In his brief time as Pope Benedict, Joseph Ratzinger dressed ostentatiously. He wore fancy red shoes and golden robes and otherwise aspired to resemble a monarch from a time before democracy. His wardrobe was a "fuck you" to millions of poor Catholics around the world who revered him, and yet his daring fashion may be his most admirable quality.
Framed as a biography of Ratzinger, Daniel Gawthrop's The Trial of Pope Benedict lists the erstwhile pope's multitude of faults with passion and conviction. Besides the more commonly known complaints about Ratzinger's public ambivalence about the Catholic Church's pedophilia problem (and his behind-the-scenes work to cover up the scandal), he also loathed the forward-thinking changes brought to the church after the Vatican II conference of the mid-1960s, and his very public snubs of Islam during a visit to Turkey may have been an attempt to incite religious violence.
Gawthrop's understanding of Ratzinger's biography and writings allow him to make some assumptions about the man's character that are, at the very least, fun to entertain. (Of the Turkish visit, Gawthrop theorizes that Ratzinger appreciates Islam's conservatism: "It's quite possible that Ratzinger was coming out of the closet here as a moderate Islamophile, a Catholic suffering the ecclesial equivalent of that old Freudian canard, penis envy.") While the book's framing sequence, which imagines Ratzinger on trial at the Hague, is a step too far toward the dramatic, the rest of The Trial is an informative and damning account of a hateful mind that ascended to the global stage.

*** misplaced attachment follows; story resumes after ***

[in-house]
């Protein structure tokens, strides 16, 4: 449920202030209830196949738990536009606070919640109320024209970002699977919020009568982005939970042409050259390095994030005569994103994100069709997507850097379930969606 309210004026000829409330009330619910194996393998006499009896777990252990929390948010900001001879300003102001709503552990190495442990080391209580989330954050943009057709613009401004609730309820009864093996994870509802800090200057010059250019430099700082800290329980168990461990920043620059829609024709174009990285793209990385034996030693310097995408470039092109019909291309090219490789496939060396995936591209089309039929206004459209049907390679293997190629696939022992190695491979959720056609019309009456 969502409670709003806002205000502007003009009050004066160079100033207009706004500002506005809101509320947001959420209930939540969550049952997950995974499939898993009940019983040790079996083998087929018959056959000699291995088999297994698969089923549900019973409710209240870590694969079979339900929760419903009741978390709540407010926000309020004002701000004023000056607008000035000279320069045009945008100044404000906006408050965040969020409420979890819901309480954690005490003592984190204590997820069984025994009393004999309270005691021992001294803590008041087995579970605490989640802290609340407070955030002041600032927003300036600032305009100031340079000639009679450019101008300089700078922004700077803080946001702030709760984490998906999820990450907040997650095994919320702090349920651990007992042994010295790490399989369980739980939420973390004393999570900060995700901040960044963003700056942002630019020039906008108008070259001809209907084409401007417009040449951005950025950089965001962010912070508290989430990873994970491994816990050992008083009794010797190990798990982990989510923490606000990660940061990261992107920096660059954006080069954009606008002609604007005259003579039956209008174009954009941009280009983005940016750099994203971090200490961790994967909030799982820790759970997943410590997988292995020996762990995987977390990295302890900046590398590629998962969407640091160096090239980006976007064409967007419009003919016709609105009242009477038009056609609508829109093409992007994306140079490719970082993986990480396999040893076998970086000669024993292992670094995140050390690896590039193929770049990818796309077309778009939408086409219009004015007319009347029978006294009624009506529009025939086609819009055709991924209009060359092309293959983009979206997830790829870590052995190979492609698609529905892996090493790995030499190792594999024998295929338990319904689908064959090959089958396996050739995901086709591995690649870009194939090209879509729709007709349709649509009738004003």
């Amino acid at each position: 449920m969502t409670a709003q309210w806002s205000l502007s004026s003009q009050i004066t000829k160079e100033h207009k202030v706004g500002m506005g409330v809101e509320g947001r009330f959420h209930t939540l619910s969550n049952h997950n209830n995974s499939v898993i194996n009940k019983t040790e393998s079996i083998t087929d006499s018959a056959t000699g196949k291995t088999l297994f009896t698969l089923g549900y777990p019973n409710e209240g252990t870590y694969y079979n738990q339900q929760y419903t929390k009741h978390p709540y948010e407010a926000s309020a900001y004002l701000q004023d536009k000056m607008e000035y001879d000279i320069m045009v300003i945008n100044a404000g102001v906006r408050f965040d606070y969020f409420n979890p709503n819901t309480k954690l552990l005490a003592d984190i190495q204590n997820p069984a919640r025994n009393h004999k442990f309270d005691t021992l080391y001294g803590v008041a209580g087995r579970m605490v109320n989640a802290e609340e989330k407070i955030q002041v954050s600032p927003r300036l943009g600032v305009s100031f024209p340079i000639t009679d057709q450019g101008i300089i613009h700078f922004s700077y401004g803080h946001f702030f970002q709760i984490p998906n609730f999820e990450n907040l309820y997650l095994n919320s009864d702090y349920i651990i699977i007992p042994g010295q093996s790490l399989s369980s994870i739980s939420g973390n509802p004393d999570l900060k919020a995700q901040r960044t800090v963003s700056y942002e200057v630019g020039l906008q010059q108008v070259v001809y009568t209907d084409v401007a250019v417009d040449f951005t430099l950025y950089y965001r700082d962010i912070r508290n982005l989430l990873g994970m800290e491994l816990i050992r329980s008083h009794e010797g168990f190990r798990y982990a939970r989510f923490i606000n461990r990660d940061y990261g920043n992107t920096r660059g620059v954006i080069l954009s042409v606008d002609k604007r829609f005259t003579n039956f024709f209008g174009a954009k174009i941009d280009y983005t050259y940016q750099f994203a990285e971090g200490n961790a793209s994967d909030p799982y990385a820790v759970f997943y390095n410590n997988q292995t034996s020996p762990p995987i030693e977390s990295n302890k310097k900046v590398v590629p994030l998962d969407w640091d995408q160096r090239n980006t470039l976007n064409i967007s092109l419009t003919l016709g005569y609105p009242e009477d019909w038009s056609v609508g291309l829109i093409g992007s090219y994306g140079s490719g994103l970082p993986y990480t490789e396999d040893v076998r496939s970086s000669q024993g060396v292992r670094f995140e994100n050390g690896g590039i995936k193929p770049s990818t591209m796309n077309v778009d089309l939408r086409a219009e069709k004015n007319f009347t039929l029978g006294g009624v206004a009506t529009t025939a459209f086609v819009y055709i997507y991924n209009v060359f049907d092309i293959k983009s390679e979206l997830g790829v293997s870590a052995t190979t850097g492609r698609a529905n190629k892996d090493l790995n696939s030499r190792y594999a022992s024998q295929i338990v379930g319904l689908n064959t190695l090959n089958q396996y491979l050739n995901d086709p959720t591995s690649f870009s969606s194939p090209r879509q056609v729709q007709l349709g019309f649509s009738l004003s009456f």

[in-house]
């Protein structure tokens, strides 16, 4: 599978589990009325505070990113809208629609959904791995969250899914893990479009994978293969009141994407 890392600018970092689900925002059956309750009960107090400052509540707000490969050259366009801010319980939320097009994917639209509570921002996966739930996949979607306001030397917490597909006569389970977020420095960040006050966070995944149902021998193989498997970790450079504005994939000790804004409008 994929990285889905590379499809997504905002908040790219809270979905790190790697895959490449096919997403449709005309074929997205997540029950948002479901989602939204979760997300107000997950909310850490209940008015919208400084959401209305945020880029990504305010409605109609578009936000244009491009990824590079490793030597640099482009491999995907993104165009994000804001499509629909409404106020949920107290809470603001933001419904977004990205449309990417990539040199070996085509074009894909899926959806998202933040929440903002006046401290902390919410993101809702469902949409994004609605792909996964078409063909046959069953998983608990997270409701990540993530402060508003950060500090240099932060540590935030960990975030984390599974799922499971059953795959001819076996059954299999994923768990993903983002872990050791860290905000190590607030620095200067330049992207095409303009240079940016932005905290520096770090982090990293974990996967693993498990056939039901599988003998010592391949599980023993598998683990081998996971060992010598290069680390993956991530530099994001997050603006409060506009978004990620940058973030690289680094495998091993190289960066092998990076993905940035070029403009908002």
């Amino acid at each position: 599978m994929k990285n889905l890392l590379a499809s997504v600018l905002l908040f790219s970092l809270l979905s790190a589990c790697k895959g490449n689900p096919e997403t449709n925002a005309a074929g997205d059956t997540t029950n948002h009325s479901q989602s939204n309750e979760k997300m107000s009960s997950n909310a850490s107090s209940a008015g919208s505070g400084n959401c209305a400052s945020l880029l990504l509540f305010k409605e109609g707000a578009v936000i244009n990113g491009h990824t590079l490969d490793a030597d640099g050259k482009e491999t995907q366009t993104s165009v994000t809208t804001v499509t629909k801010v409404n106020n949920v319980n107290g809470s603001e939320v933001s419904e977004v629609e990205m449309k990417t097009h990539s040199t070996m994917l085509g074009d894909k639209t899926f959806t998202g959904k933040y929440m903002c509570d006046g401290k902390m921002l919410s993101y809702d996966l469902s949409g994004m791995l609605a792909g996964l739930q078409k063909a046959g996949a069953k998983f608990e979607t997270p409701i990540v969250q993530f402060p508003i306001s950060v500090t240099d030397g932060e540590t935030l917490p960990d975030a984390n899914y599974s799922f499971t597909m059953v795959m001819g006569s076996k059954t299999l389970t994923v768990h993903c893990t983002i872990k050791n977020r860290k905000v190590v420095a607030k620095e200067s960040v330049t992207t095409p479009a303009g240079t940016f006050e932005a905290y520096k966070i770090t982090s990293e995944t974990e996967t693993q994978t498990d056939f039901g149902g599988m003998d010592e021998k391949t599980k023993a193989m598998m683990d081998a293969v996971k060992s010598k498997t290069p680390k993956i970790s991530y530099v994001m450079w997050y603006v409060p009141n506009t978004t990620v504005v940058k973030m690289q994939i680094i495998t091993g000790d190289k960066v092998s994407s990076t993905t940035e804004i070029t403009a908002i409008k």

Ratzinger's successor is making a splash on bookshelves, too. Quickly translated into English and published in the United States in those heady days immediately after Pope Francis was confirmed, On Heaven and Earth is a pleasure to read. The book, originally published in Argentina in 1995, is a dialogue between then-Cardinal Jorge Bergoglio and Rabbi Abraham Skorka about faith, other religions, fundamentalism, and guilt. It's a conversation between two men of great intellect and great faith.
While at certain points some readers will part ways with Bergoglio, there are plenty of human revelations that will charm anyone with a pulse. Bergoglio admits that as a young seminarian, he nearly gave up his calling after becoming "enchanted by a young woman at my uncle's wedding." It's a refreshingly un-Benedict-like admission of humanity, but ultimately it's to illustrate his affirmation that celibacy is important for priests. (In the same paragraph where he admits celibacy didn't become a clerical law until 1100, Bergoglio affirms: "Tradition has weight and validity. Catholic priests chose celibacy little by little.")
Just when you start to believe that Bergoglio will make a wholly different kind of pope than Benedict—he's practically a different species—you come to the more bruising passages. Near the end, his opinions on gay marriage spring not from his typical amiable thoughtfulness, but from pure-cut bigotry. Bergoglio fumbles toward the sciences to make his case, calling gay marriage "anthropologic regression," and saying that while he doesn't hate gay people, "every person needs a male father and a female mother that can help them shape their identity." After so many decent statements delivered throughout On Heaven and Earth, this Ratzingerian retreat from logic and from love is more than just uncomfortable—it's disappointing.